South of Millenium and a little further down Lankershim Boulevard is Evolution Dance Studios. Formerly known as Synthesis, it was previously owned by the beloved Gary who brought a wide variety of dance classes to the premises. Poppers and lockers can remember classes being taught by Suga Pop, Poppin' Pete, Jr Boogaloo, and Sweepy here. Gary's family also included Adam Sevani who would later be featured in Step Up 2 and the upcoming Step Up 3D. Many Synthesis dancers will remember a young Adam participating in many of the hip hop and popping classes at the studio. Synthesis always had a very homegrown, intimate feel compared to Millenium. It's this warm, welcoming environment that was one of its greatest strengths in helping to build a local hip hop dance community. Now under new ownership, the studio has been relabeled as Evolution and is undergoing a new phase of growth. Evolution's other contribution is also being a favorite rehearsal spot for choreographers who staged pieces for the monthly Choreographer's Ball, aka Carnival. Often held at the Key Club, this showcase has grown from humble beginnings in the early 2000s to a celebrity-filled party scene in recent years. Evolution fostered a placed for choreographers to create pieces that were daring, risky, and outside of the usual norm as seen in movies and music videos.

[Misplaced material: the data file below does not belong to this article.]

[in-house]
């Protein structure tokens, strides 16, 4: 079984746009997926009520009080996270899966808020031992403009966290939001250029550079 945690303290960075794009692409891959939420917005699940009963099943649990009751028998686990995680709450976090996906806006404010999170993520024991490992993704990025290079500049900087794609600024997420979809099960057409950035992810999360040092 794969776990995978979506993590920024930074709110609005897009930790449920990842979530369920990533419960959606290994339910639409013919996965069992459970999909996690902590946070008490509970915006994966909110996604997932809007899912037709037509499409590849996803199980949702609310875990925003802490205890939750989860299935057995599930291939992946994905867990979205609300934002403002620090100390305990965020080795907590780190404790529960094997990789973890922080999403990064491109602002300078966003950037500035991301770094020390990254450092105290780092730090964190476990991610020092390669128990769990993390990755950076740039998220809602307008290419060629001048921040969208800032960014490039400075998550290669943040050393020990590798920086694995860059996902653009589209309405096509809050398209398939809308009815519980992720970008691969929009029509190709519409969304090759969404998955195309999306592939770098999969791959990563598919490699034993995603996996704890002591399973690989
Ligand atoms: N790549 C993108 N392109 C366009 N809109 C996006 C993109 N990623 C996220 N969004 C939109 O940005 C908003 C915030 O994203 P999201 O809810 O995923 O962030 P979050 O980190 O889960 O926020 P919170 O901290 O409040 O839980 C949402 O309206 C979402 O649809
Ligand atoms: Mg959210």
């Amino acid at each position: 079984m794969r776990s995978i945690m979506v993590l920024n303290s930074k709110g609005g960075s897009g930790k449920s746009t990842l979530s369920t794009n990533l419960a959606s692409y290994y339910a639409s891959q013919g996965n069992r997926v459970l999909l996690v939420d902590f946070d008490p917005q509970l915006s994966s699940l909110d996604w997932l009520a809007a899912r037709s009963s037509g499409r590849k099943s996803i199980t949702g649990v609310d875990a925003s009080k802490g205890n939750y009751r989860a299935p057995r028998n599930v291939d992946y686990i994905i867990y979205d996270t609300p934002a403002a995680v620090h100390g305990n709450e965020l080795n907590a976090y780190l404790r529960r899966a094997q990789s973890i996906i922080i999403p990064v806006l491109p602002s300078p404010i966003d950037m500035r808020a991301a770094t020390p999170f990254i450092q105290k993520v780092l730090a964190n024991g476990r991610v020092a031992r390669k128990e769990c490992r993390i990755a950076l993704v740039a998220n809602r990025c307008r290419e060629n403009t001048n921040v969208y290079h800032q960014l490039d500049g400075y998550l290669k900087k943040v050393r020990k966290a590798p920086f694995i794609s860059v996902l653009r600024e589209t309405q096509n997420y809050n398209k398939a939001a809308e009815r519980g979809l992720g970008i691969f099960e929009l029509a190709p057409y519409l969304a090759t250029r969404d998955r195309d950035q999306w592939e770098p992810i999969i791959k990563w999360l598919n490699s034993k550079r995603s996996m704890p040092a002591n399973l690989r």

And finally, further north up Lankershim Boulevard is Debbie Reynolds Studio. It strikes a balance somewhere between Millenium and Evolution in terms of atmosphere. There's both a business feel and an intimate, family vibe going on at the same time. For street dancers, it remains a place for training with lockers like Anthony Thomas and waackers such as Kumari "Lady Frankie D" Suraj. Groove Night hosted by the Groovaloos is also a popular session spot on Thursday nights for local and international dancers. For a time, Miss Prissy, seen in the documentary film Rize, was also teaching krumping choreography classes here. The diversity of classes at Debbie Reynolds is one of its strengths. And it has helped to attract a wide berth of international dancers who seek professional gigs here in Los Angeles or on national tours. Debbie Reynolds seems to attract some influential dancers from under-represented (at least in the public spotlight) street dance scenes whether it's waacking, popping, or krumping. That's a great development because we need more support for these teachers to pass on their art form to willing students.
So overall, these three major studios and others like them have contributed to a vibrant dance studio culture that is part of the larger hip hop dance community. No two studios are alike and each will surely develop along different paths in the future. They represent the business side and the artistic side of our shared passions. Let's hope they can also evolve into places where dancers can seize greater control over their professional careers. Somewhere among the thousands attending their dance classes, there may a creative mind who is looking to change our professional landscape for the better in the future.